(…) Por tanto, los TRES son criterios a tener en cuenta en cualquier decisión dentro de la empresa, y no solo el beneficio.

Diagnosticar las fallas en la ejecución

Cuando alguien no hace lo mandado, no hay que reaccionar precipitadamente sino diagnosticar la causa. Y para hacerlo, el autor propone seguir el esquema que ya ha explicado anteriormente: preguntarse por qué el subordinado no ha hecho lo que se le pidió: ¿porque no ha podido? ¿porque no ha sabido? ¿porque no ha querido?

Si no ha querido, ¿ha sido por motivos extrínsecos? ¿por motivos intrínsecos? En este caso, el jefe puede considerar usar el poder persuasivo o coactivo para que el empleado cumpla con su deber.

En cambio, si no ha obedecido por motivos trascendentes, hay que considerar si el empleado tiene razón y lo que se le pide es injusto o va contra los fines de la organización, y en ese caso lo que corresponde es rectificar lo que se pide.

La función del jefe es subsidiaria a los subordinados, y por eso ejercita la prudencia en lo que respecta a sus intervenciones. Ni cae en el micro-management, ni se conforma con orientaciones vagas o deja a los subordinados a la deriva. El buen jefe deja trabajar:

Si las personas ya saben lo que han de hacer, saben hacerlo, pueden hacerlo, quieren hacerlo y lo están haciendo, entonces el jefe no ha de hacer nada ni mandar nada, salvo estar cerca y disponible sin molestar.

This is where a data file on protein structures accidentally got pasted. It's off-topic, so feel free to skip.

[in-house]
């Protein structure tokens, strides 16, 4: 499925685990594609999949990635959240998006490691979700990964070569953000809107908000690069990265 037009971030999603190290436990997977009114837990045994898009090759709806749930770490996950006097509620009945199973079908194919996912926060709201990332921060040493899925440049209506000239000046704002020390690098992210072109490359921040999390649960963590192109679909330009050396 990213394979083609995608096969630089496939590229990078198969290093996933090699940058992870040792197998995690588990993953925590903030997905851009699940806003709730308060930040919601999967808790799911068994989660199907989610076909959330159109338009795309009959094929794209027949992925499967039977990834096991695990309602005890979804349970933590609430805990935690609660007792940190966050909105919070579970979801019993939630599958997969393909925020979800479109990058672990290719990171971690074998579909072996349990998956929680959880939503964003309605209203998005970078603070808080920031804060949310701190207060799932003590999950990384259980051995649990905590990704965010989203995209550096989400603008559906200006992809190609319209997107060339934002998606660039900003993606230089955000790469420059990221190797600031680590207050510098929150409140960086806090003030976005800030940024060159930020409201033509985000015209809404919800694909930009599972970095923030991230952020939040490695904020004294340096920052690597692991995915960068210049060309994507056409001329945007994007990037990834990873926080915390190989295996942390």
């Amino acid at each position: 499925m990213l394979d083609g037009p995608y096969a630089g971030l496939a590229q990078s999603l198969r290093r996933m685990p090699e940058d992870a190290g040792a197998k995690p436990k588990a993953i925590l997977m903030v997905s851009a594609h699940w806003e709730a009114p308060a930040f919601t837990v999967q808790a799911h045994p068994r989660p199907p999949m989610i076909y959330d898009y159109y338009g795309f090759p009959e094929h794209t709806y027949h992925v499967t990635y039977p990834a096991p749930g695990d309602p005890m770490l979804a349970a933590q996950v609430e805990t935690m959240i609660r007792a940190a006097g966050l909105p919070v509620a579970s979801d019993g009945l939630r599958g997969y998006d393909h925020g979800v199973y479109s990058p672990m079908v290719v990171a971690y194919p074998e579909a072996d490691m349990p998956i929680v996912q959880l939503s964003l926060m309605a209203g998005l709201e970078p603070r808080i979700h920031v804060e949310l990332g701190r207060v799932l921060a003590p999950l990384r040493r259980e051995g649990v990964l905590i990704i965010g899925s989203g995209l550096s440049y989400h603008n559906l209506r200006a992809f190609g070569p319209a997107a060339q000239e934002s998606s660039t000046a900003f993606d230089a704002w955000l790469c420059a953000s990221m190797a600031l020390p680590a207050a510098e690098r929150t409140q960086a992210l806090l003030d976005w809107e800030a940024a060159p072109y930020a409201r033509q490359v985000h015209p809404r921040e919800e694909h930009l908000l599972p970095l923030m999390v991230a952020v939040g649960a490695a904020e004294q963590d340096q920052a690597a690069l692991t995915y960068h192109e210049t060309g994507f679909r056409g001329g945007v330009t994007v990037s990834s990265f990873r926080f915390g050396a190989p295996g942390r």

El uso del poder

Alcázar insiste en que el buen jefe debe mandar poco y por excepción. En esa misma línea, el uso del poder coactivo debe ser el último recurso. El uso del poder es innecesario cuando se tiene autoridad, cuando el que gobierna actúa sostenidamente con intención recta y competencia, es decir, conoce su oficio.

En todo caso, cuando hay que usar el poder, debe hacerse de modo oportuno —es decir, a tiempo—, proporcional —a faltas leves corresponden sanciones leves, a faltas graves sanciones fuertes— y justo. La motivación para usar el poder debe ser motivación racional por motivos trascendentes, es decir, velar por la unidad en la organización y el bien de las personas.

Malos usos del poder son el uso injusto, por ejemplo los atropellos, murmuraciones, humillaciones, calumnias, ya sean originadas por el jefe o permitidas; el uso en exceso; y, el uso en defecto, por ejemplo no corregir, no impedir abusos, o no elogiar o reconocer cuando es debido.

Cuando se manda en exceso se priva a la gente de la legítima autonomía y flexibilidad (motivos intrínsecos) que a todos nos agrada tener al hacer las cosas; se resta atractividad a la organización. Hay que dejar que la gente haga las cosas a su manera, dentro de un orden, y saber que no tienen por qué hacerlas a la manera del jefe.

La responsabilidad de las propias acciones

El autor dedica un buen número de páginas a explicar las acciones libres y no libres. Por acción libre entiende aquella acción que una persona realiza con consciencia— sabiendo lo que hace— y voluntariedad —queriendo hacer lo que entiende que está haciendo.